YORKVILLE – One Yorkville High School advanced placement academic program may not be saved as the school year is about to begin.
David Travis, principal for Yorkville High School, said during the Monday, July 29 meeting at Yorkville High School that the high school might not be able to save their AP computer science program, which has 11 students currently enrolled. Travis said there will be one senior affected by that for the coming school year, which begins Aug. 13.
Travis said the high school has had little luck finding the teaching staff needed to keep the program, referencing a job listing for a computer programming and computer science teacher position that was posted July 3, according to the Yorkville School District 115 website.
"We have had zero applicants for the entire summer," Travis said.
Travis said the school was able to get someone to teach AP computer science principals for this semester. In the meantime, he said, a few classes – including web design and computer programming – have been pushed back to be offered next semester.
Troy Courtney, director of human resources for the district, said one of the biggest concerns on hiring and transfers that the district is facing includes trying to build the high school's advanced placement, or AP, computer science program. He said the district actually enacted a part of an employment contract where the district can pay a bonus to someone who brings someone on staff.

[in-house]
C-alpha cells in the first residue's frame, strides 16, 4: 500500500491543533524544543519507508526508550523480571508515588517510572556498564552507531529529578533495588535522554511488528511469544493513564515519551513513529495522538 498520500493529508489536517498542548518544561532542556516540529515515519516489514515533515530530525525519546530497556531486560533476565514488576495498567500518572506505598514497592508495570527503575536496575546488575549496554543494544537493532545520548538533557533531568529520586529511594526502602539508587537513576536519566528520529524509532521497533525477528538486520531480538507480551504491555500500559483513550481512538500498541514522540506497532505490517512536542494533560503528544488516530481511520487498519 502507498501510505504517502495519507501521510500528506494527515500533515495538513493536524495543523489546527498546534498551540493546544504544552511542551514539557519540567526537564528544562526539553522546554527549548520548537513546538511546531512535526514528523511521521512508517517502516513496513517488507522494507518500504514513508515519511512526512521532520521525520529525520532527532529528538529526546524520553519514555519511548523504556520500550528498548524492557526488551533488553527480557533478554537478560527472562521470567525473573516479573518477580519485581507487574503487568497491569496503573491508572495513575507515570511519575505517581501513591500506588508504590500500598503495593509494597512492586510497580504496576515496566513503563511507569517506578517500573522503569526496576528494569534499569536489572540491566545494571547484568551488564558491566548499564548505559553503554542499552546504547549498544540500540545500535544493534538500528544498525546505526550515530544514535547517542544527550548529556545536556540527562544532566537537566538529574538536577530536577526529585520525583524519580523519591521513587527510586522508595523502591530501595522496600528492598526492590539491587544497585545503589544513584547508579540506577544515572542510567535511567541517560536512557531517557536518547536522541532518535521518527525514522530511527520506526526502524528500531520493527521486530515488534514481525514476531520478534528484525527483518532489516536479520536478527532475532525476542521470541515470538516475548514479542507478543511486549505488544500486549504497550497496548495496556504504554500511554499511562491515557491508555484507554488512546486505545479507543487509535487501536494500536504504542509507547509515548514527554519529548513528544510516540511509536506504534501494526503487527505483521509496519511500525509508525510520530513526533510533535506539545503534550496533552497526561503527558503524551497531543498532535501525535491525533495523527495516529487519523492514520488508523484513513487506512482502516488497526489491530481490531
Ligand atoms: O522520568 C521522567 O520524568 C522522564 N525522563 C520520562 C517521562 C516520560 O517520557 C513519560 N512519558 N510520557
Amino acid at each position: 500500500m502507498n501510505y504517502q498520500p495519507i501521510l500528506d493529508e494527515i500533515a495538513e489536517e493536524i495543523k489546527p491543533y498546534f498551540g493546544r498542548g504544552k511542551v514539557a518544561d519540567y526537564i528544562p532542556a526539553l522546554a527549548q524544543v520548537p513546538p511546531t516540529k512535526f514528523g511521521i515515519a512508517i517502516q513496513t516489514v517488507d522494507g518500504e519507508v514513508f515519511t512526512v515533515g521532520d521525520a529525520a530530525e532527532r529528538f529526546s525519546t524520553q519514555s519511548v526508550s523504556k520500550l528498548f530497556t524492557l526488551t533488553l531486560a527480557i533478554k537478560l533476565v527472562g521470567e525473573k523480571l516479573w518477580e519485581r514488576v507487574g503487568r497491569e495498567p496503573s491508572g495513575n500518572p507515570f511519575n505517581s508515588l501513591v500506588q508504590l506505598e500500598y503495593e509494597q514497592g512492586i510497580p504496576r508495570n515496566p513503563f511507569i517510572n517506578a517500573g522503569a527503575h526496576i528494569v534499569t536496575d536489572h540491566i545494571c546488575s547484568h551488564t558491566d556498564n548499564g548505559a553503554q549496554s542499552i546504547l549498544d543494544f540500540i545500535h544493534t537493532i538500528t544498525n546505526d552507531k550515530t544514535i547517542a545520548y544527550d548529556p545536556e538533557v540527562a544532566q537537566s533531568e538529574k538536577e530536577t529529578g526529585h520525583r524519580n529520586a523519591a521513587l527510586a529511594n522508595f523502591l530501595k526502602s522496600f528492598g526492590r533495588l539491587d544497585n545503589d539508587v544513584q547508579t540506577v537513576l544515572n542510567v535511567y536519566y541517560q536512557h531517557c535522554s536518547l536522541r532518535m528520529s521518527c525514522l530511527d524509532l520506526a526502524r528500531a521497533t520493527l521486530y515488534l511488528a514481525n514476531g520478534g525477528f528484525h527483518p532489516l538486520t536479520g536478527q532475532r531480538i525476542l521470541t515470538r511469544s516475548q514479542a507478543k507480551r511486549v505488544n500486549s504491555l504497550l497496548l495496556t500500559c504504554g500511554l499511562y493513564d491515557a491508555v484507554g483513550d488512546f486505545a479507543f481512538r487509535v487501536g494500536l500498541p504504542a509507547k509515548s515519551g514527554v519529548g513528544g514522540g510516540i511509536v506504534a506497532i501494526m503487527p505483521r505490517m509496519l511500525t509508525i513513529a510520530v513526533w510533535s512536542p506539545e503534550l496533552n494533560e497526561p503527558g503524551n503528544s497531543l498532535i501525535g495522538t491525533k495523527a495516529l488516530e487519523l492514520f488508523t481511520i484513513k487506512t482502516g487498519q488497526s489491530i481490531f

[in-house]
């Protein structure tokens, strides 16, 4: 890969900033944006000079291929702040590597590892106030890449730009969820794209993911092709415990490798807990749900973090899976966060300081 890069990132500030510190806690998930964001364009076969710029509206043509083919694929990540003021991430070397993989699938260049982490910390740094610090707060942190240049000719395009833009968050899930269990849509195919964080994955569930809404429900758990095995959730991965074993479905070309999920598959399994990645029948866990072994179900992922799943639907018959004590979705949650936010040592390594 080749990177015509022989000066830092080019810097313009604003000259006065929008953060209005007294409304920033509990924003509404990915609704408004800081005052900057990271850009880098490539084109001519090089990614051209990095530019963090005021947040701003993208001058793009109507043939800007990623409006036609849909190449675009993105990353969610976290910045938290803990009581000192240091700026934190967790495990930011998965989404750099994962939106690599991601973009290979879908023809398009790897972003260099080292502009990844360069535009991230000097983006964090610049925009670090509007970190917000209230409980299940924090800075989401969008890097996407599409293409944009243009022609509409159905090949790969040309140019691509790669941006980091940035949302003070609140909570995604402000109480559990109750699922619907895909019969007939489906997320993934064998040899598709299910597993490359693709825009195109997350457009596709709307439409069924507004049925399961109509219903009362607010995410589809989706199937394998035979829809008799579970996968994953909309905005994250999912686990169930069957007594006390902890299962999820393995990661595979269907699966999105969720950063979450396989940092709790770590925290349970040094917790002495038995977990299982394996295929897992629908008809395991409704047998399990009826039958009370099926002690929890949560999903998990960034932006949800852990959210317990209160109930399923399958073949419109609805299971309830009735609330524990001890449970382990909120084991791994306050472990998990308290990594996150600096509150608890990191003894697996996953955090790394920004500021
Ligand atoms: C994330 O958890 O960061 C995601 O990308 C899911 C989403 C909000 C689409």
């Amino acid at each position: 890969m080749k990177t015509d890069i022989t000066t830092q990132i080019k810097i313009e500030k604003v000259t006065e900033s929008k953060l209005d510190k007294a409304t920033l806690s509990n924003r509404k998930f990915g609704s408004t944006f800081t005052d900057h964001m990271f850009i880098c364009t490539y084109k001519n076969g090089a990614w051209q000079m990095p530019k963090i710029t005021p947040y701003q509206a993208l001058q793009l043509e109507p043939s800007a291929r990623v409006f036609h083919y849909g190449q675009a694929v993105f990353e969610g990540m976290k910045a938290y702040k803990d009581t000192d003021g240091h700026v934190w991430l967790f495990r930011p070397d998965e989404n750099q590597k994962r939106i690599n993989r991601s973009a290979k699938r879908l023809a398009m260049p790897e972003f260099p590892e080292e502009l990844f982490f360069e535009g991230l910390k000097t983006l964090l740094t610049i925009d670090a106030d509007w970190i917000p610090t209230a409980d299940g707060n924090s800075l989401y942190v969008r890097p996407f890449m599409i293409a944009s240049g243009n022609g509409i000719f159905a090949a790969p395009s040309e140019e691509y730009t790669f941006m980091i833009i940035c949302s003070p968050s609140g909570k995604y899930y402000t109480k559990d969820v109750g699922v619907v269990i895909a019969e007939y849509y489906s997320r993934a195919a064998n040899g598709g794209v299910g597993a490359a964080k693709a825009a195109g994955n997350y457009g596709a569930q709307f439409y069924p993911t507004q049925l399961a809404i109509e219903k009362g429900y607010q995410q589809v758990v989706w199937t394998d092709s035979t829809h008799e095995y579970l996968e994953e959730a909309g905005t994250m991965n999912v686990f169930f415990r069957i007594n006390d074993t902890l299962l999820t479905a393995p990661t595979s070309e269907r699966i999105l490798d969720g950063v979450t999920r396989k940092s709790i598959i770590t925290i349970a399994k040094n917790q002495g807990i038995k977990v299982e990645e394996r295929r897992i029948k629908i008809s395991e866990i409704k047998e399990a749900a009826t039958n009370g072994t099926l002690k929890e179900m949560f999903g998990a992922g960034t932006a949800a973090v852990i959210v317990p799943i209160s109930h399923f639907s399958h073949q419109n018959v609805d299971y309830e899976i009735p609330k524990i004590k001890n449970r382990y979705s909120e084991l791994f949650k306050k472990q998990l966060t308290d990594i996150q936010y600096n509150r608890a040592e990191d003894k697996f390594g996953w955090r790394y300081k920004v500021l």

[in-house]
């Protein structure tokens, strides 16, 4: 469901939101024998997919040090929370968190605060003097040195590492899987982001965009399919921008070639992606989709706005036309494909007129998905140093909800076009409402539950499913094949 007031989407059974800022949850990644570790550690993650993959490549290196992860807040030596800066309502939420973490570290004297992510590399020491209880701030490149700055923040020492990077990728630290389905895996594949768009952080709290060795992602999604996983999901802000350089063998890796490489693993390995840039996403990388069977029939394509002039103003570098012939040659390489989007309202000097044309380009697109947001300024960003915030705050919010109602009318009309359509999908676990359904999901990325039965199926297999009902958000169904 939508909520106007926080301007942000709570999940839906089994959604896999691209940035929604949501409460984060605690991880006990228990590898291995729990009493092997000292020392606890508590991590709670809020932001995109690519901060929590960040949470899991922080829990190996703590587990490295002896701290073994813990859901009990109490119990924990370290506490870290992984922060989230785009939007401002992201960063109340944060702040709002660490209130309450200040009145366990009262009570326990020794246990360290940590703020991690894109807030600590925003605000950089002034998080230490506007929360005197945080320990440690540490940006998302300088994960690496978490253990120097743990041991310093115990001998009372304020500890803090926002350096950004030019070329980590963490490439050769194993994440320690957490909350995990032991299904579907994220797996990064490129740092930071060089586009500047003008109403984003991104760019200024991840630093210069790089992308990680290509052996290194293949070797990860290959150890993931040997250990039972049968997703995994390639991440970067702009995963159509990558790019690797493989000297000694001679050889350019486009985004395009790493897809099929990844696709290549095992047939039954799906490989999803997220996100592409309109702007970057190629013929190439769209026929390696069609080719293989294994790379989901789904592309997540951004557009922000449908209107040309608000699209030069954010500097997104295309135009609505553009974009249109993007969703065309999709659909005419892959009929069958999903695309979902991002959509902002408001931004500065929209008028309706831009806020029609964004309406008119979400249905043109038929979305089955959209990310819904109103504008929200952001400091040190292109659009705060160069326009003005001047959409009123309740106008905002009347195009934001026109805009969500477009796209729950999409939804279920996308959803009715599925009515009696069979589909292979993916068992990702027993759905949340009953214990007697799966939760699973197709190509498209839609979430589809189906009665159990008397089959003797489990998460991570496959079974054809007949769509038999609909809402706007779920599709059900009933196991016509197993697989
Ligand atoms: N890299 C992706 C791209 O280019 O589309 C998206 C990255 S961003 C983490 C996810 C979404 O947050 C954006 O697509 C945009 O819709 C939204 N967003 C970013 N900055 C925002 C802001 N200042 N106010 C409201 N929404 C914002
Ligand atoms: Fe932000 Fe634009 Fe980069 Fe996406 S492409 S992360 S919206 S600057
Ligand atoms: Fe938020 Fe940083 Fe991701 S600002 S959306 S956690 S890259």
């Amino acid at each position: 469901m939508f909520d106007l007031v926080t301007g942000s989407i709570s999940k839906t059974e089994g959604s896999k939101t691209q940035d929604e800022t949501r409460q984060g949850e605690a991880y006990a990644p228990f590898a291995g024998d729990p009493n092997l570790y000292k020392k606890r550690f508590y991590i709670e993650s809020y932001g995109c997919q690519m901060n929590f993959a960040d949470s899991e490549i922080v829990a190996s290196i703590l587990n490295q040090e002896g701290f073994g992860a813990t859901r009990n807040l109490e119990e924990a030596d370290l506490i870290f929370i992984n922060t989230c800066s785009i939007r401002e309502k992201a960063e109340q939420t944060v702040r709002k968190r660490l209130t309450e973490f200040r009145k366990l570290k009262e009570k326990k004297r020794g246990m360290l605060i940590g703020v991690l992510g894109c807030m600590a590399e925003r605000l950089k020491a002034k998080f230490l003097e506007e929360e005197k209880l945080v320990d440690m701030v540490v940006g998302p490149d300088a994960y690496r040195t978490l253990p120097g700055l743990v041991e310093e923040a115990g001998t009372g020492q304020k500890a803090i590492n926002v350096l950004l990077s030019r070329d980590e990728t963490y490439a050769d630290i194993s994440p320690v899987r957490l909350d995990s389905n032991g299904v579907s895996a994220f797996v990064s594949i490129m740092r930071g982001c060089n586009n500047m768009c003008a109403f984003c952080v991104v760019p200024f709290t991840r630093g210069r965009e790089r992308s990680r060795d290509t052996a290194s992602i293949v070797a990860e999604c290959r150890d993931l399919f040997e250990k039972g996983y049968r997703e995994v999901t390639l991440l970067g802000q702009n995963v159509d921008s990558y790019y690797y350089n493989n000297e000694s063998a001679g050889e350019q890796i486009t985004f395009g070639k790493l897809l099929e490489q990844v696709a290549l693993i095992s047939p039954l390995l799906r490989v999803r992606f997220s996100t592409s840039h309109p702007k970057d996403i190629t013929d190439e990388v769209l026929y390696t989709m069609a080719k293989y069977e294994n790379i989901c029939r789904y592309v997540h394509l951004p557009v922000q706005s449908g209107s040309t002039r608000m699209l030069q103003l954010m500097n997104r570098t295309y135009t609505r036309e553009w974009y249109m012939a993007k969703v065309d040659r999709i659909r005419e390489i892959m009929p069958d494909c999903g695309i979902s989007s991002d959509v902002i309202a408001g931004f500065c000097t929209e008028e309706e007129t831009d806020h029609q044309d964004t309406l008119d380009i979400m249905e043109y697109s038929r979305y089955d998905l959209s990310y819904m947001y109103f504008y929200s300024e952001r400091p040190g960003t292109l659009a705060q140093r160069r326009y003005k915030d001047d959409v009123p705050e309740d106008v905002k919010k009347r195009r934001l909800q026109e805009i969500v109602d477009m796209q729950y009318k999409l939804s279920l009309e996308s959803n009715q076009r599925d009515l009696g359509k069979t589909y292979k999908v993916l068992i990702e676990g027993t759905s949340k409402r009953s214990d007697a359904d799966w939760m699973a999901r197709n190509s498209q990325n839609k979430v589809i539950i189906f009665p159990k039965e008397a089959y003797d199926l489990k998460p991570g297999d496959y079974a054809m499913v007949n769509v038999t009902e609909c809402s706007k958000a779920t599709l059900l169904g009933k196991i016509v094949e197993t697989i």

“That is a tough position to fill," Courtney said. "There are very few of them out there who are qualified to teach AP computer science.”
Travis said alternatives that are being considered include making affected courses dual-credit with nearby colleges including Waubonsee Community College. He said he has talked to 60 other principals in the area and learned that everyone’s in the same boat.
“And they’re going the dual credit route, because computer science is too hard to maintain with staffing,” Travis said.
Lynn Burks, president of the school board, said she liked what Travis was thinking in taking the dual-credit approach for computer science. She said students often run into the issue of AP computer science credits not transferring for college credit, also.
"They’re actually better in a dual-curriculum program, anyway," Burks said.
Travis said the local community college is very open to the possibility, but it's just a matter of how the sharing of faculty and staff would be worked out. He said the school still is going to try to do everything they can to keep those course offerings open if they don't get a qualified teacher hired by the beginning of the year.
“We’re holding out hope, but we’re getting to the point that we’re preparing for the worst,” Travis said.
• This version of the story was updated to include the correct date of the Yorkville School District 115 Board of Education meeting.